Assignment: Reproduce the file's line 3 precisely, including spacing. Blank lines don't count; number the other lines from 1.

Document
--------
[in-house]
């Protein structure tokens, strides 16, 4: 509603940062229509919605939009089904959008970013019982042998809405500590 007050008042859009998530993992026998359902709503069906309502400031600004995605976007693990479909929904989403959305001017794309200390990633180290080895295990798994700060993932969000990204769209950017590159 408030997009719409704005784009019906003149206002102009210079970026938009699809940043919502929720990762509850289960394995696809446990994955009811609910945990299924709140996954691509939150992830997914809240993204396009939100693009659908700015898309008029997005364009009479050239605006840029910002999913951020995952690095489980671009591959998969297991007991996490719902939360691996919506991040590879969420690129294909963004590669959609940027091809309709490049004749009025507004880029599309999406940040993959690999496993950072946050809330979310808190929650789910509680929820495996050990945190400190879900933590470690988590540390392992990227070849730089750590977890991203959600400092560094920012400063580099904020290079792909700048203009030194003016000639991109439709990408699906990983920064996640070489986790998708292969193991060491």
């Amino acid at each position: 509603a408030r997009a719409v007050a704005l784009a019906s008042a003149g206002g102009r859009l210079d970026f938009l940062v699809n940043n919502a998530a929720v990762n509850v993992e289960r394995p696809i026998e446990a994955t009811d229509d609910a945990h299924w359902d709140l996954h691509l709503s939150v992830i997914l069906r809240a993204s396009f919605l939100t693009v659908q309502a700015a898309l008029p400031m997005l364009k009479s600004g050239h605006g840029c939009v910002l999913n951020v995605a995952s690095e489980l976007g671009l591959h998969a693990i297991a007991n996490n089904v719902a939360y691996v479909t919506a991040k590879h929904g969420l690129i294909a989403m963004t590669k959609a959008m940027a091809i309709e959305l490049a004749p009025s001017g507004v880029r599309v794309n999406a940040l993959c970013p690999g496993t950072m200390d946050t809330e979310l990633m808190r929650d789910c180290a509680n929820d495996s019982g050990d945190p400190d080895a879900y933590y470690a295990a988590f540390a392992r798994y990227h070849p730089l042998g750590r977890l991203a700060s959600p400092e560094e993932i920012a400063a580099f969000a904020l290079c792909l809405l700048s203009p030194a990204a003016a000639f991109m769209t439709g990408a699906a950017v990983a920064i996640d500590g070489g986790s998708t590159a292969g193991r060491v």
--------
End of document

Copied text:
């Amino acid at each position: 509603a408030r997009a719409v007050a704005l784009a019906s008042a003149g206002g102009r859009l210079d970026f938009l940062v699809n940043n919502a998530a929720v990762n509850v993992e289960r394995p696809i026998e446990a994955t009811d229509d609910a945990h299924w359902d709140l996954h691509l709503s939150v992830i997914l069906r809240a993204s396009f919605l939100t693009v659908q309502a700015a898309l008029p400031m997005l364009k009479s600004g050239h605006g840029c939009v910002l999913n951020v995605a995952s690095e489980l976007g671009l591959h998969a693990i297991a007991n996490n089904v719902a939360y691996v479909t919506a991040k590879h929904g969420l690129i294909a989403m963004t590669k959609a959008m940027a091809i309709e959305l490049a004749p009025s001017g507004v880029r599309v794309n999406a940040l993959c970013p690999g496993t950072m200390d946050t809330e979310l990633m808190r929650d789910c180290a509680n929820d495996s019982g050990d945190p400190d080895a879900y933590y470690a295990a988590f540390a392992r798994y990227h070849p730089l042998g750590r977890l991203a700060s959600p400092e560094e993932i920012a400063a580099f969000a904020l290079c792909l809405l700048s203009p030194a990204a003016a000639f991109m769209t439709g990408a699906a950017v990983a920064i996640d500590g070489g986790s998708t590159a292969g193991r060491v």